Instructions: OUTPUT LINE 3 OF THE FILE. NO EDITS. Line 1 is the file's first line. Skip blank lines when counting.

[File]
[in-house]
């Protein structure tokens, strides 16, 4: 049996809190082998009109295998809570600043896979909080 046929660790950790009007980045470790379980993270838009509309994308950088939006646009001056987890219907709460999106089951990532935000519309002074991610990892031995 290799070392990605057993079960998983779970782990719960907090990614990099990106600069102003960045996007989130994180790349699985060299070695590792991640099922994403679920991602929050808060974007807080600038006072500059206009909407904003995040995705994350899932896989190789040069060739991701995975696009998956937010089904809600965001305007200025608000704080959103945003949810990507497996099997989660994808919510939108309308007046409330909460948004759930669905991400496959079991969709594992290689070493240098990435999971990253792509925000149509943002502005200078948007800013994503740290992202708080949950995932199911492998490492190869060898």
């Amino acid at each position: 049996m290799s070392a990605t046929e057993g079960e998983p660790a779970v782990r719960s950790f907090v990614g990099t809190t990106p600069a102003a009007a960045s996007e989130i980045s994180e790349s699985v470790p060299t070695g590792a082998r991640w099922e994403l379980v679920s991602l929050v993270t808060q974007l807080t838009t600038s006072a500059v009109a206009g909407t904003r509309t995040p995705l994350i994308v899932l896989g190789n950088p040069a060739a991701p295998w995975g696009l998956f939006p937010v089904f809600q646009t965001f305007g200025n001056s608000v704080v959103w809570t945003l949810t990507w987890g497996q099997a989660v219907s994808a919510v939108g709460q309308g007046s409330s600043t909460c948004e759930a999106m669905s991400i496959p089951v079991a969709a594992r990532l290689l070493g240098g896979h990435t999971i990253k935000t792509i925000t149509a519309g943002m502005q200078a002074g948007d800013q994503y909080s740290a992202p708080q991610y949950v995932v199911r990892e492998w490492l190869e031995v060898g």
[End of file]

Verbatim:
């Amino acid at each position: 049996m290799s070392a990605t046929e057993g079960e998983p660790a779970v782990r719960s950790f907090v990614g990099t809190t990106p600069a102003a009007a960045s996007e989130i980045s994180e790349s699985v470790p060299t070695g590792a082998r991640w099922e994403l379980v679920s991602l929050v993270t808060q974007l807080t838009t600038s006072a500059v009109a206009g909407t904003r509309t995040p995705l994350i994308v899932l896989g190789n950088p040069a060739a991701p295998w995975g696009l998956f939006p937010v089904f809600q646009t965001f305007g200025n001056s608000v704080v959103w809570t945003l949810t990507w987890g497996q099997a989660v219907s994808a919510v939108g709460q309308g007046s409330s600043t909460c948004e759930a999106m669905s991400i496959p089951v079991a969709a594992r990532l290689l070493g240098g896979h990435t999971i990253k935000t792509i925000t149509a519309g943002m502005q200078a002074g948007d800013q994503y909080s740290a992202p708080q991610y949950v995932v199911r990892e492998w490492l190869e031995v060898g």